Authors:B. Szabó-Nótin, R. Juhász, J. Barta and M. Stéger-Máté
The aim of the present study was to investigate whether apple pomace powder produced by a simple drying method is suitable for replacing pectin in bakery jam products. Rheological properties of bakery jams were tested by oscillatory tests using amplitude sweep method. Apple pomace addition decreased gel strength and stability of bakery jams, while 12-month storage increased the gel strength of samples. Based on our results, dried apple pomace powder seems to be suitable to replace pectin up to 40% without changing rheological properties of bakery jams.
Authors:Á. Klein, Margit Kulcsár, Virág Krízsik, R. Mátics, P. Rudas, J. Török and Gy. Huszenicza
The basic patterns of thyroid hormones [thyroxine (T4) and 3,3',5-triiodothyronine (T3)] and the T4 and T3 responses induced by thyrotropin releasing hormone (TRH) are reported in captive female barn owls (Tyto alba) during the non-breeding period. The main findings of the study, conducted on a total of 10 owls, are as follow: (1) The thyroid gland of barn owl can be stimulated by the classical TRH stimulation test. (2) T3 response was much more pronounced both under cold (around 10°C) and warm (around 20°C) conditions, whereas T4 response ranged so widely that we could not point out any significant change in it. (3) Basal T3 plasma level was significantly (p = 0.036) higher in birds exposed to cold temperature, and they responded to TRH treatment with a lower plasma T3 elevation than the birds kept in a warm chamber. This pattern, however, cannot be explained by increased food intake, but is in agreement with the fact that enhanced T3 level may account for higher avUCP mRNA expression, which results in higher heat production on the cell level. From the results it is concluded that altering T3 plasma level plays a significant role in cold-induced thermoregulation.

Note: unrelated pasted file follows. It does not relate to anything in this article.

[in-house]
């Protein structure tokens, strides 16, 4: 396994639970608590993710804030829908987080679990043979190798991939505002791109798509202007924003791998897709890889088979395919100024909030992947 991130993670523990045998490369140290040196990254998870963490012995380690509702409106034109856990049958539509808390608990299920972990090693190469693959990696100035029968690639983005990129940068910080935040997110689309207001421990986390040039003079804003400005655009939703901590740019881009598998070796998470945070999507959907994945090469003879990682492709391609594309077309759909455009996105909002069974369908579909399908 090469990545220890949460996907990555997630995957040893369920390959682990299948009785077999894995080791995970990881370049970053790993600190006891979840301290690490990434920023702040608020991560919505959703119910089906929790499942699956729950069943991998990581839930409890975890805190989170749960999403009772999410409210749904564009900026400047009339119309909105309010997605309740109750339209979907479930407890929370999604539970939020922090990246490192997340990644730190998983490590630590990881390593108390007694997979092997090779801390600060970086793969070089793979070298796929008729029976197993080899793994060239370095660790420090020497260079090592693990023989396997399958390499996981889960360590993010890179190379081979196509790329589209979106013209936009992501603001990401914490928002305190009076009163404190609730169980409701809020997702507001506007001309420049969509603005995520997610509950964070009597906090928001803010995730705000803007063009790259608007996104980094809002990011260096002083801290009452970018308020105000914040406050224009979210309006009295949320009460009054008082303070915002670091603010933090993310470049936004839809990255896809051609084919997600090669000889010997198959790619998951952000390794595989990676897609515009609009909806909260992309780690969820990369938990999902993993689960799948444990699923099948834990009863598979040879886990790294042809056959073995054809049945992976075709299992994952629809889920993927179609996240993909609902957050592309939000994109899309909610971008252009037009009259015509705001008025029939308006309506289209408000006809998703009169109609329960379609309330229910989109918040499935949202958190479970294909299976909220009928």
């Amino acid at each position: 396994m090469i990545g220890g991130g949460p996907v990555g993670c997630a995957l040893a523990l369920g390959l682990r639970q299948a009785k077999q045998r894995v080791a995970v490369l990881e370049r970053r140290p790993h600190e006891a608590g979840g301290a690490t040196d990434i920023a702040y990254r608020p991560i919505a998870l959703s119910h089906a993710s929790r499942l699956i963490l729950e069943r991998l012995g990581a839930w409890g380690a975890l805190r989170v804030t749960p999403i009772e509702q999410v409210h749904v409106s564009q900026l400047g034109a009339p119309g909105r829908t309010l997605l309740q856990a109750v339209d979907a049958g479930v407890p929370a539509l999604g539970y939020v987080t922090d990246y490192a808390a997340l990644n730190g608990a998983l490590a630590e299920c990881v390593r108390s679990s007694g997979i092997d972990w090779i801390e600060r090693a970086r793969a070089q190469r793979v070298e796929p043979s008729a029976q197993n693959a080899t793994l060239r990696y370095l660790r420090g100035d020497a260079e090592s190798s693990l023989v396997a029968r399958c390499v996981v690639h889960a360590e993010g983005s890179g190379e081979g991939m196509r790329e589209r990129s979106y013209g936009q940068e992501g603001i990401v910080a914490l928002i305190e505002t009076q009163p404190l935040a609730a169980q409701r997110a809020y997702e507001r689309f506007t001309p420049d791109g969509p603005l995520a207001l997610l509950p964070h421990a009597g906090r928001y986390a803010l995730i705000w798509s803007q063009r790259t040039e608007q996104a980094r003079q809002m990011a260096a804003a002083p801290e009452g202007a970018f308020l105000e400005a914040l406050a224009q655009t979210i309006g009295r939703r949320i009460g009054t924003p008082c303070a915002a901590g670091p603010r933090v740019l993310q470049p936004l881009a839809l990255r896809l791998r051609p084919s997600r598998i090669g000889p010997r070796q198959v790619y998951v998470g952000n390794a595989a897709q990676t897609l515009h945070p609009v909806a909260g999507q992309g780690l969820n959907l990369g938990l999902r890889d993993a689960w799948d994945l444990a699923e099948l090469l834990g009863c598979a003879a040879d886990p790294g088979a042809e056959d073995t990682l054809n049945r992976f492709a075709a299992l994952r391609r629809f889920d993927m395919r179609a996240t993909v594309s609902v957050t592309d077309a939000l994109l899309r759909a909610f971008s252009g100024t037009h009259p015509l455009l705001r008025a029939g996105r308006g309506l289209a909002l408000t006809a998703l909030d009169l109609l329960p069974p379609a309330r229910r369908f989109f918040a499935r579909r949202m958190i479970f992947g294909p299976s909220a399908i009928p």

Authors:B. Nótin, M. Stéger-Máté, R. Juhász, D. Jakab, J. Monspart-Sényi and J. Barta
In this study the effect of drying temperature and pressure on the antioxidant capacity and phenolic compounds of black currant (Ribes nigrum L., cultivar Titania) was investigated. Samples were vacuum dried at 10 mbar at temperature 40, 50 and 60 °C until a wet content lower than 10% was reached. As control, atmospheric drying at 60 °C was also performed.During the drying processes the amount of total polyphenol, total anthocyanin, catechin and leucoanthocyanin as well as the antioxidant capacity (FRAP) were measured. The drying curves were also determined.The drying temperature affects the duration of the drying, the rate of water loss, and the remaining amount of antioxidant compounds. The amount of phenolic compounds decreased during drying. The amount of phenolic compounds decreased the least of all during atmospheric drying at 60 °C. Among vacuum drying technologies temperature level of 50 °C proved to be the best to preserve antioxidant phenolic compounds. Greater loss was observed when black currant was vacuum dried at higher temperature (60 °C) or at lower temperature (40 °C) for a longer time.